• Ocular findings 
    • Blue- black pigmentation of the conjunctival and intrapalpebral scleral, usually at the insertion of the horizontal rectus muscles 
    • Brownish- black “oil droplet” pigmentation of the cornea 
  • Vision is usually not affected
  • Systemic findings 
    • Arthropathy, ochronotic calculi, cardiovascular ochronosis, aortic valve stenosis 

C. Amyloidosis

  • Local & systemic deposition of amyloid, a protein with a set of unique properties
    • Homogenous granular to filamentous eosinophilia with hematoxylin and eosin stain 
    • Metachromasia with crystal violet 
    • UV fluorescence (yellow- green) with thioflavin T 
    • Orange- red staining with Congo red, which exhibits two additional properties- birefringence & dichroism  
  • Ocular symptoms 
    • Cornea is involved in systemic and localized amyloidosis (either secondary or primary amyloid deposition) 

 1. Primary cornea amyloidosis

  • Gelatinous droplike dystrophy
  • Lattice corneal dystrophy types I & III
    • No systemic manifestations

2. Systemic primary amyloidosis

  • Lattice dystrophy type II
  • Familial amyloidotic polyneuropathy type V or Meretoja syndrome
    • Rare dominantly inherited conditions
    • Appears in early adulthood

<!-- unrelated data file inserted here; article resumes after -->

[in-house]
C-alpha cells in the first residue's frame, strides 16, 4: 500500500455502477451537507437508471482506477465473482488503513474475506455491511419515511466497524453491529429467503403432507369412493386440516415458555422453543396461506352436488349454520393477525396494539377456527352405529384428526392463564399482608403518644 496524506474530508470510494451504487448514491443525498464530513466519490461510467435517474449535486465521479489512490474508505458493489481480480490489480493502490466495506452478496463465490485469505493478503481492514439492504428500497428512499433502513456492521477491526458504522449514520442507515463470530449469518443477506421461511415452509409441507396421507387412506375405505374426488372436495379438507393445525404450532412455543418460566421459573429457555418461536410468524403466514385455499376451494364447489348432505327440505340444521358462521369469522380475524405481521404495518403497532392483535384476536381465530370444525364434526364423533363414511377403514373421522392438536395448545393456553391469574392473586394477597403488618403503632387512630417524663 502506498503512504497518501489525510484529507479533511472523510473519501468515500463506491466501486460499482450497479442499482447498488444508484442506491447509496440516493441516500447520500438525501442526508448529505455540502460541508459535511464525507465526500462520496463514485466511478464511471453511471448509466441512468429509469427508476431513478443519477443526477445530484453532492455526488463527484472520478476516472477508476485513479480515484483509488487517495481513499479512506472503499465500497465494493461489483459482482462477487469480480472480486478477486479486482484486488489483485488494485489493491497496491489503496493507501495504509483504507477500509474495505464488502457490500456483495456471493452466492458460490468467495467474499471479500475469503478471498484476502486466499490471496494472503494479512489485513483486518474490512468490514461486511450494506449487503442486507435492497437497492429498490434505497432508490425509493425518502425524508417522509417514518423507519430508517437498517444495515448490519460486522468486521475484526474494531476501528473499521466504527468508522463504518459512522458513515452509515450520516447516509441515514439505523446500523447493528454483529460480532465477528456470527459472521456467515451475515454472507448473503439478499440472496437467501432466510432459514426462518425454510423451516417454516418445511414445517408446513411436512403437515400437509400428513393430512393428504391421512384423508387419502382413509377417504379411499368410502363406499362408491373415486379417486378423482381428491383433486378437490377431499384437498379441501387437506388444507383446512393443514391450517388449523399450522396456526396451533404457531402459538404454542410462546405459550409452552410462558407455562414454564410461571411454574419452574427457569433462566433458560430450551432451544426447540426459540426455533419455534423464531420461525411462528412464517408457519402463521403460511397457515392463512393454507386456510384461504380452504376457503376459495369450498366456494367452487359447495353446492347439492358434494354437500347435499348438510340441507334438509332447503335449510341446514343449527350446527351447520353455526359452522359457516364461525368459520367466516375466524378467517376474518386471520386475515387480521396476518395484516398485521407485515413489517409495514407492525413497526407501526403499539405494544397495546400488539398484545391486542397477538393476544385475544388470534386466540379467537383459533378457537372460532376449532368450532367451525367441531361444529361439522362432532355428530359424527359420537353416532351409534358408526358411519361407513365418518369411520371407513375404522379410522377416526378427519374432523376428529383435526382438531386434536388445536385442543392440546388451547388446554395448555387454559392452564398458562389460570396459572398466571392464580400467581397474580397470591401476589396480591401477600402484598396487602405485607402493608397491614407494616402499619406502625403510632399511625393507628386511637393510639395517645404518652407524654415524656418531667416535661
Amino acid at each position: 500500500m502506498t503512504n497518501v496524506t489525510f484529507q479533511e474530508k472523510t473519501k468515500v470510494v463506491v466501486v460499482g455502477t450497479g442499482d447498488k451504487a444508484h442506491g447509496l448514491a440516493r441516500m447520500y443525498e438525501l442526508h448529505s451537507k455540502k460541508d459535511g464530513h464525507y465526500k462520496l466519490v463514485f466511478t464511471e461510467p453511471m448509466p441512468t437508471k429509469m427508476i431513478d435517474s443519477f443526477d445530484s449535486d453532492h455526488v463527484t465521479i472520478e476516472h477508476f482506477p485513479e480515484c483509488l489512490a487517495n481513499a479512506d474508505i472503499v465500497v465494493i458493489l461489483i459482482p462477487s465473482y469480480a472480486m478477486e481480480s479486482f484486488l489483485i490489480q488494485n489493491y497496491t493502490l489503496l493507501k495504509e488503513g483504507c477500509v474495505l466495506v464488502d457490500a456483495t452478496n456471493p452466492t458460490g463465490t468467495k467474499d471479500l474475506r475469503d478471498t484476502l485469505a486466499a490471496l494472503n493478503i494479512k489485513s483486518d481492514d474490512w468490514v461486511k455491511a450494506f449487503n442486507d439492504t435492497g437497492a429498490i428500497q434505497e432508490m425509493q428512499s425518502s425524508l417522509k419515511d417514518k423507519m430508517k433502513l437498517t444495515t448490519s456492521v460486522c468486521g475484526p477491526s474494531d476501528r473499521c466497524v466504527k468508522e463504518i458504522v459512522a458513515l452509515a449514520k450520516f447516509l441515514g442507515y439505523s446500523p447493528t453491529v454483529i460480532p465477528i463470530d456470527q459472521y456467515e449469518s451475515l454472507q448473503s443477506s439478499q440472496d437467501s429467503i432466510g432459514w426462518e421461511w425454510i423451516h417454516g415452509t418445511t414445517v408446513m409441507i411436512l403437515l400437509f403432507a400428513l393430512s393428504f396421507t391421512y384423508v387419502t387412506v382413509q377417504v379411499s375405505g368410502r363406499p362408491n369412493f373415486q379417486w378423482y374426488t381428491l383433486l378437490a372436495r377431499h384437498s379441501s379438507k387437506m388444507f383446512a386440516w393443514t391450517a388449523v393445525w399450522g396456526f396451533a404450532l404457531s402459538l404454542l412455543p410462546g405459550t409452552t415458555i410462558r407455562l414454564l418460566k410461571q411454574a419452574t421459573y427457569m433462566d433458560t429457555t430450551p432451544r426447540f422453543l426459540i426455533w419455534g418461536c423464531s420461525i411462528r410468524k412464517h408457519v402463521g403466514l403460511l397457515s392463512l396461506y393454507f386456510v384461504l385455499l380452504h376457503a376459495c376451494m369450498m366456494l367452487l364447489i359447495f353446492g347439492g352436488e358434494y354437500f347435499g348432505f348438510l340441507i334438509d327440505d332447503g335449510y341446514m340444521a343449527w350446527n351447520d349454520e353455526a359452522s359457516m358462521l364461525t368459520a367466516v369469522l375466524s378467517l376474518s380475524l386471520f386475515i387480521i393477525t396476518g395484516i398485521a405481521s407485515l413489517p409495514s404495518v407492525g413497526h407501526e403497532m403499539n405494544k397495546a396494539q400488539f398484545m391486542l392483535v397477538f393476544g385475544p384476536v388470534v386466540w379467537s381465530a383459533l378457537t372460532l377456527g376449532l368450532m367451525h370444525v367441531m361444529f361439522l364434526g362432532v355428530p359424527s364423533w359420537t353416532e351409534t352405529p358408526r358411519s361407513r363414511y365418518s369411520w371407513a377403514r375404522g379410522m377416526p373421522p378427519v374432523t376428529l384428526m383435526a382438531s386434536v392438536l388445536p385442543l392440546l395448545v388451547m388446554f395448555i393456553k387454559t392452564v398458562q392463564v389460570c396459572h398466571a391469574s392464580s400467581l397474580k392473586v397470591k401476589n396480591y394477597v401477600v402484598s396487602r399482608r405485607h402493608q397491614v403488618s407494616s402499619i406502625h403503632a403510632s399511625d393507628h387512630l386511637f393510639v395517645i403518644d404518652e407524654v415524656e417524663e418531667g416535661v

• Rarely described in patients who are not Finnish
    • There is a similar condition that is nonfamilial
    • Mutation of GLN (gene located on chromosome 9) encoding the actin severing protein Gelsolin
    • Triad of symptoms
      • Ocular (LCD II, glaucoma)
        • Lattice, progressive loss of corneal sensory nerves, dry eyes 
        • Epithelial erosions later in life 
        • Visual acuity is usually retained until the 6th decade but visual loss after 60 years of age is common 
      • Neurological (cranial, peripheral, and autonomic neuropathies) 
      • Dermatological manifestations 
    • Other symptoms 
      • Renal and cardiac involvement 
    • Treatment 
      • PKP, can be complicated by neurotrophic persistent epithelial defect. Integrity is dependent on an intact nerve supply to the cornea which is absent in amyloidosis type V 
      • Excimer laser phototherapeutic keratectomy has been successful in patients who have had recurrences after lamellar keratoplasty